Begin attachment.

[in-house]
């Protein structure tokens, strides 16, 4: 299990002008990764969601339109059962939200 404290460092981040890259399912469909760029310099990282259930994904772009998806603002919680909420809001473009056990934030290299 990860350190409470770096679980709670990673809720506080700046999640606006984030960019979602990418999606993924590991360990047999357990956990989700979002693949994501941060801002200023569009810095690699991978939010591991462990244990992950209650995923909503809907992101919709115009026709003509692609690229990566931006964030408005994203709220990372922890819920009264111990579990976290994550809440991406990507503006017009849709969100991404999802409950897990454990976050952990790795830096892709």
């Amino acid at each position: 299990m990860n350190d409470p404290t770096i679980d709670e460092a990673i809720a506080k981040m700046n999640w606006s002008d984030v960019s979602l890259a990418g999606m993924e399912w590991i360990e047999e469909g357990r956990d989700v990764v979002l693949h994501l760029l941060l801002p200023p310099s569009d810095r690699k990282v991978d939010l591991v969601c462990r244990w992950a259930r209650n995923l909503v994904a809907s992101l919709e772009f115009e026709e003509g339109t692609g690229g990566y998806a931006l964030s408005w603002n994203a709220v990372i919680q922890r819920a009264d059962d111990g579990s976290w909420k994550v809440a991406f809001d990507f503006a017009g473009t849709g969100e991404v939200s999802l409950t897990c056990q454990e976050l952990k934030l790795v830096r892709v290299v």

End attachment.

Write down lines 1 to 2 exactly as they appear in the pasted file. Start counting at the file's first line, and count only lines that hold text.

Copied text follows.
[in-house]
């Protein structure tokens, strides 16, 4: 299990002008990764969601339109059962939200 404290460092981040890259399912469909760029310099990282259930994904772009998806603002919680909420809001473009056990934030290299 990860350190409470770096679980709670990673809720506080700046999640606006984030960019979602990418999606993924590991360990047999357990956990989700979002693949994501941060801002200023569009810095690699991978939010591991462990244990992950209650995923909503809907992101919709115009026709003509692609690229990566931006964030408005994203709220990372922890819920009264111990579990976290994550809440991406990507503006017009849709969100991404999802409950897990454990976050952990790795830096892709």